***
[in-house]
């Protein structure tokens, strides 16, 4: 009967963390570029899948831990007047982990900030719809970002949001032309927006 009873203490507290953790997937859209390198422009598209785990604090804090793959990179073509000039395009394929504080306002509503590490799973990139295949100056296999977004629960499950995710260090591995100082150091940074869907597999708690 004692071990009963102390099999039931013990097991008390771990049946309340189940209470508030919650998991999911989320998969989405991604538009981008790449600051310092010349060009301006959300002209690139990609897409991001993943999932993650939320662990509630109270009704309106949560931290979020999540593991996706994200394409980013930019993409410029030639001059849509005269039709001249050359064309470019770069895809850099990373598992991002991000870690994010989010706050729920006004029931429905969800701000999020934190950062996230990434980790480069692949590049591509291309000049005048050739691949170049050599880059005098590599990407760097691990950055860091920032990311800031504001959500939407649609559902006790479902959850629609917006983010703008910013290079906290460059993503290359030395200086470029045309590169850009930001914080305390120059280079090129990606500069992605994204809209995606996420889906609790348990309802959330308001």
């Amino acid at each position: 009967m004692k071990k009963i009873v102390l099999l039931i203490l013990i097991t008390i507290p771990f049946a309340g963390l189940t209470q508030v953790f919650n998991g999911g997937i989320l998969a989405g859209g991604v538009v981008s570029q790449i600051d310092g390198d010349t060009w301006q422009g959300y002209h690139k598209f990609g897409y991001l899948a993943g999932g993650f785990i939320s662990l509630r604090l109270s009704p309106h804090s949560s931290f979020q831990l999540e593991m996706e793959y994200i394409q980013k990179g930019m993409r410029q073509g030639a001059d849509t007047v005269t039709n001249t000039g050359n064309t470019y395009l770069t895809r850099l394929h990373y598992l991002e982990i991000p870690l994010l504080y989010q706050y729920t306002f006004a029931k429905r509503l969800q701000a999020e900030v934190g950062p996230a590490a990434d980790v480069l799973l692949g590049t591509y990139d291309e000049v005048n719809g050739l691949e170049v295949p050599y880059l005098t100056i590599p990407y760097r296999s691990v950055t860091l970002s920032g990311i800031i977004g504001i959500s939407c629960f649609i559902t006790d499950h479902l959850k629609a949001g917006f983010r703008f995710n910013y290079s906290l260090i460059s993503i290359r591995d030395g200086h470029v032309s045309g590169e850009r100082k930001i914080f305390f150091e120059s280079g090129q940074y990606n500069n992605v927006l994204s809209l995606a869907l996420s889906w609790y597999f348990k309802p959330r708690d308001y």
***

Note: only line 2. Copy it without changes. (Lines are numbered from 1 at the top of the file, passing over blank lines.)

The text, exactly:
């Protein structure tokens, strides 16, 4: 009967963390570029899948831990007047982990900030719809970002949001032309927006 009873203490507290953790997937859209390198422009598209785990604090804090793959990179073509000039395009394929504080306002509503590490799973990139295949100056296999977004629960499950995710260090591995100082150091940074869907597999708690 004692071990009963102390099999039931013990097991008390771990049946309340189940209470508030919650998991999911989320998969989405991604538009981008790449600051310092010349060009301006959300002209690139990609897409991001993943999932993650939320662990509630109270009704309106949560931290979020999540593991996706994200394409980013930019993409410029030639001059849509005269039709001249050359064309470019770069895809850099990373598992991002991000870690994010989010706050729920006004029931429905969800701000999020934190950062996230990434980790480069692949590049591509291309000049005048050739691949170049050599880059005098590599990407760097691990950055860091920032990311800031504001959500939407649609559902006790479902959850629609917006983010703008910013290079906290460059993503290359030395200086470029045309590169850009930001914080305390120059280079090129990606500069992605994204809209995606996420889906609790348990309802959330308001």